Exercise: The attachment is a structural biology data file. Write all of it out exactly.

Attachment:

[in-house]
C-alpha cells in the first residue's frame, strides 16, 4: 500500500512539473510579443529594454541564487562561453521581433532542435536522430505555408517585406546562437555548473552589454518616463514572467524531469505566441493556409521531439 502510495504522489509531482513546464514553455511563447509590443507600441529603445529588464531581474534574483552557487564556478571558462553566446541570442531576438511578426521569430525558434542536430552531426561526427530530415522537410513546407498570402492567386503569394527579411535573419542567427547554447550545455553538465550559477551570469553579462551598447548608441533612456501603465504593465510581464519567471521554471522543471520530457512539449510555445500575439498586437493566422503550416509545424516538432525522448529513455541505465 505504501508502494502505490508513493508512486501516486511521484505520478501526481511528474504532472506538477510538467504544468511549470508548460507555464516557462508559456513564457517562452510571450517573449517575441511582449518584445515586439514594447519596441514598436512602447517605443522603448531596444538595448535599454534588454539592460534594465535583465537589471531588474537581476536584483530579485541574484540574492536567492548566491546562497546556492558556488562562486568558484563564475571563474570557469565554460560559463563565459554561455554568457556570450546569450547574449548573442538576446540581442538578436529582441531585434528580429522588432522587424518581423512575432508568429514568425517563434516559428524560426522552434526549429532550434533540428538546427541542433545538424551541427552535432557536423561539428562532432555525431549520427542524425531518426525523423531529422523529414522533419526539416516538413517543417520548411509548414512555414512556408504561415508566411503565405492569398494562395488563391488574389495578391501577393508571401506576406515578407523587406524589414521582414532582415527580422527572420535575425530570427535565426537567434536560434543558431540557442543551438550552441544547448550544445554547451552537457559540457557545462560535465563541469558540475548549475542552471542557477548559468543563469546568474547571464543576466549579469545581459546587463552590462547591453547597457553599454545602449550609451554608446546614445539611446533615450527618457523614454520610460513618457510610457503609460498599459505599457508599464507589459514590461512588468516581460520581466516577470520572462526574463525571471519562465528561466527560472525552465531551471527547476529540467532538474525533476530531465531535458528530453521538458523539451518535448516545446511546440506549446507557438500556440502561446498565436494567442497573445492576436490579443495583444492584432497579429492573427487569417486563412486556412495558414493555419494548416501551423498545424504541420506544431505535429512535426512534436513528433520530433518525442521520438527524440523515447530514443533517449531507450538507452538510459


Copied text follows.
[in-house]
C-alpha cells in the first residue's frame, strides 16, 4: 500500500512539473510579443529594454541564487562561453521581433532542435536522430505555408517585406546562437555548473552589454518616463514572467524531469505566441493556409521531439 502510495504522489509531482513546464514553455511563447509590443507600441529603445529588464531581474534574483552557487564556478571558462553566446541570442531576438511578426521569430525558434542536430552531426561526427530530415522537410513546407498570402492567386503569394527579411535573419542567427547554447550545455553538465550559477551570469553579462551598447548608441533612456501603465504593465510581464519567471521554471522543471520530457512539449510555445500575439498586437493566422503550416509545424516538432525522448529513455541505465 505504501508502494502505490508513493508512486501516486511521484505520478501526481511528474504532472506538477510538467504544468511549470508548460507555464516557462508559456513564457517562452510571450517573449517575441511582449518584445515586439514594447519596441514598436512602447517605443522603448531596444538595448535599454534588454539592460534594465535583465537589471531588474537581476536584483530579485541574484540574492536567492548566491546562497546556492558556488562562486568558484563564475571563474570557469565554460560559463563565459554561455554568457556570450546569450547574449548573442538576446540581442538578436529582441531585434528580429522588432522587424518581423512575432508568429514568425517563434516559428524560426522552434526549429532550434533540428538546427541542433545538424551541427552535432557536423561539428562532432555525431549520427542524425531518426525523423531529422523529414522533419526539416516538413517543417520548411509548414512555414512556408504561415508566411503565405492569398494562395488563391488574389495578391501577393508571401506576406515578407523587406524589414521582414532582415527580422527572420535575425530570427535565426537567434536560434543558431540557442543551438550552441544547448550544445554547451552537457559540457557545462560535465563541469558540475548549475542552471542557477548559468543563469546568474547571464543576466549579469545581459546587463552590462547591453547597457553599454545602449550609451554608446546614445539611446533615450527618457523614454520610460513618457510610457503609460498599459505599457508599464507589459514590461512588468516581460520581466516577470520572462526574463525571471519562465528561466527560472525552465531551471527547476529540467532538474525533476530531465531535458528530453521538458523539451518535448516545446511546440506549446507557438500556440502561446498565436494567442497573445492576436490579443495583444492584432497579429492573427487569417486563412486556412495558414493555419494548416501551423498545424504541420506544431505535429512535426512534436513528433520530433518525442521520438527524440523515447530514443533517449531507450538507452538510459